GAPS diet: Getting a picky eater to eat

July 21, 2011 · 18 comments

distracted eater

distracted eater

Soon after we started the GAPS diet, I made the difficult decision to start helping my son eat.

This goes against pretty much everything I believe about children and their bodies, which Janet Lansbury sums up very nicely in this post about toddlers and food.

I completely agree with her, but with the caveat that it’s for healthy children.

And this is where things get really difficult for me, because I wrestle constantly with how unhealthy I think my older son is. From the time he started falling off the weight charts I defended his health, and his behavior. I’ve become active in the gentle parenting community because I believed that if I found the right way to mother, he would behave in a more typical way.

Then I hate even writing that, because I don’t want to make him seem like an un-typical toddler . . . I think he’s reasonably normal . . . but I haven’t spent a lot of time with toddlers.

There is one incident that stands out in my mind. We were at the mall, and there was a large toddler play area in the middle of the food court, with lots of room to run around, and small structures to climb on. We had a long drive to get there, and wanted to let our son get the wiggles out with the other children. When we entered, he completely froze, unwilling to leave my side.

We waited, and talked about the different play things, and then he finally decided to go and play. But almost immediately, he pushed other children, and ran into them. I had to stay close to him the whole time, and we left after a few minutes (not nearly the amount of time we hoped he would run around). That was the worst time he’d ever had with his behavior in a crowd, but it wasn’t atypical for him.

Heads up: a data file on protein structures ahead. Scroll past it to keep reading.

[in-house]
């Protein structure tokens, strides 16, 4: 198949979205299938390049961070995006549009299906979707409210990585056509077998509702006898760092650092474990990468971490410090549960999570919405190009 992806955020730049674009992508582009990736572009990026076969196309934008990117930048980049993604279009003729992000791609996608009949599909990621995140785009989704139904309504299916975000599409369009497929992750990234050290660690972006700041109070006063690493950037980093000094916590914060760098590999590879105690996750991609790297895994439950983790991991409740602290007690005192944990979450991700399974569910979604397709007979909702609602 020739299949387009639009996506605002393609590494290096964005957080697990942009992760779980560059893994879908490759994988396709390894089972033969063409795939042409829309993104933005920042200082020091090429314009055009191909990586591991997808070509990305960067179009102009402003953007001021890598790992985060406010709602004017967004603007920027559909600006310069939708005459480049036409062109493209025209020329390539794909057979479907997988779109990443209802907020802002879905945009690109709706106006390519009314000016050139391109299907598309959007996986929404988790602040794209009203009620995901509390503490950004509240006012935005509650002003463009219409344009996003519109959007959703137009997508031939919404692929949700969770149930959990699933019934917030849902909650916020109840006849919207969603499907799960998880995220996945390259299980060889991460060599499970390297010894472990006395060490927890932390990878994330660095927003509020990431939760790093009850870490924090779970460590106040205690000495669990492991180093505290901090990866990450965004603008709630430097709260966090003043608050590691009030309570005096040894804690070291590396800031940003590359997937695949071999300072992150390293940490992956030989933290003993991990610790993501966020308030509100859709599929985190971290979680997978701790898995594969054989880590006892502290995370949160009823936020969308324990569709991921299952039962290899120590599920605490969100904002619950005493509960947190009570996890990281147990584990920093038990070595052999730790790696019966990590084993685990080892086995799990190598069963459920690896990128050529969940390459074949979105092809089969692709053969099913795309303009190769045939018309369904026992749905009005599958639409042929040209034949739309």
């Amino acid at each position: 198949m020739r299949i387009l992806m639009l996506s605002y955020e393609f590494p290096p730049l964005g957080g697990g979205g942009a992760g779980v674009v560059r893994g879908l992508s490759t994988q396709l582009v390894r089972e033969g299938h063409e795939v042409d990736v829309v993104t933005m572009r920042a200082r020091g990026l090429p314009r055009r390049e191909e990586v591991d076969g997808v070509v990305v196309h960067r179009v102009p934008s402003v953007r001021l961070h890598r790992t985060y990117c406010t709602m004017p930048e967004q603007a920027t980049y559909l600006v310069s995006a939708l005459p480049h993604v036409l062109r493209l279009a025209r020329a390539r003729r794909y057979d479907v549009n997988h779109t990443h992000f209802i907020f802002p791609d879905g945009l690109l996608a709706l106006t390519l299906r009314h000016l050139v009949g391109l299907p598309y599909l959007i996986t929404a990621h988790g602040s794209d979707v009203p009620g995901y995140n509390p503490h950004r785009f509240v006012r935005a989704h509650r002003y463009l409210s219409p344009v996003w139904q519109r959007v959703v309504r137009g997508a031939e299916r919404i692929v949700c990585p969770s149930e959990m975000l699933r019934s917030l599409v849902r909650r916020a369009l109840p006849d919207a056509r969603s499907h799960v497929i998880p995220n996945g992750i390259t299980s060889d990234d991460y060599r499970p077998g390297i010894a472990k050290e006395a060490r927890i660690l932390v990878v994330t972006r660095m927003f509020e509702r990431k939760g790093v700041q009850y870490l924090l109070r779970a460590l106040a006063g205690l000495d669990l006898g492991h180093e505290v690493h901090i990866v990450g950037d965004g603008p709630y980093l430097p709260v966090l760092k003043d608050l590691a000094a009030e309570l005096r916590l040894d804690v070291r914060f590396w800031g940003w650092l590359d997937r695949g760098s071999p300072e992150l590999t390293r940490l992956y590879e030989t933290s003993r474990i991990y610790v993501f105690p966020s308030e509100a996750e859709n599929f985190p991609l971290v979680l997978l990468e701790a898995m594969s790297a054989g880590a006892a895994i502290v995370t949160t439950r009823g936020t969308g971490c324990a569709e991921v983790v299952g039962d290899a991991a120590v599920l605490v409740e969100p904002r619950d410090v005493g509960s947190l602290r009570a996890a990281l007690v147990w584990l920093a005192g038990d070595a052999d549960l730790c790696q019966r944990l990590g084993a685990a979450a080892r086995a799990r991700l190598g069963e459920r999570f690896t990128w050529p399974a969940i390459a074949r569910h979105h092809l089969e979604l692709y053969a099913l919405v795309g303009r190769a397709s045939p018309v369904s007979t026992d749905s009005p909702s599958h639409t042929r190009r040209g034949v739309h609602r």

I felt then that something was different with him, but I didn’t know what. Everything about him seemed to fit with GAPS, especially the explanations about picky eaters and how they only want to eat processed carbs. I thought all toddlers were like that. . .

After a few days of tiny bites of meat and a sip or two of broth, I decided I needed to make sure my son got the nutrition he needed. He size concerned us since he started eating solids — dropping from around the 50th percentile to around the 5th. And while I’m small, his dad isn’t, and it just didn’t seem right to us.

So now our meals consist of me preparing a small-ish plate for him with a bit of everything. I let him eat what he will eat on his own, and then I sit with him and help him eat the rest. He normally asks for more of something (and can eat endless cookies or other sweets if allowed to), so I make sure he gets a few bites of the foods he needs. Sometimes it’s meat, sometimes it’s broth, sometimes it’s veggies.

Thankfully, it has yet to be a fight. It’s almost like he’s too distracted to sit and finish eating, because when I point out the additional food, he eats it. Sometimes he wants me to put it on a fork and feed him.

It’s frustrating for me, and a little baffling. It’s not the relationship to food I want him to have — I want to be able to let him trust his body and eat the way he sees fit. But I can tell  it’s just not working for him. He would eat chips all day, and he has no problem skipping meals if I let him.

He seems to be bulking up, and he doesn’t often ask for sweets or chips anymore. He asks now for healthy snacks, which is good (and all we have available anymore — homemade yogurt, bananas, raw almond-butter cookies made with only a touch of honey), but I still have to be careful to make sure he has enough room to eat other nutritious foods.

I’m thankful that I don’t have to go to the extremes the GAPS author had to — offering a chip or a cookie after every bite of nutritious food until his tastes changed, but I suppose if I were dealing with extreme health problems, I would be willing to do it.

It’s been a very, very tough decision for me. I struggle with whether or not I feel my son’s health concerns are weighty enough for me to do this, because I don’t want to cause more harm down the road. On one hand, I see him gaining weight (slowly but surely), and I see his behavior mellowing out. On the other hand, I wonder if I’m just trying to push it further because I’m excited by the progress.

I suppose only more time will tell.

Photo credit: emrank on Flickr

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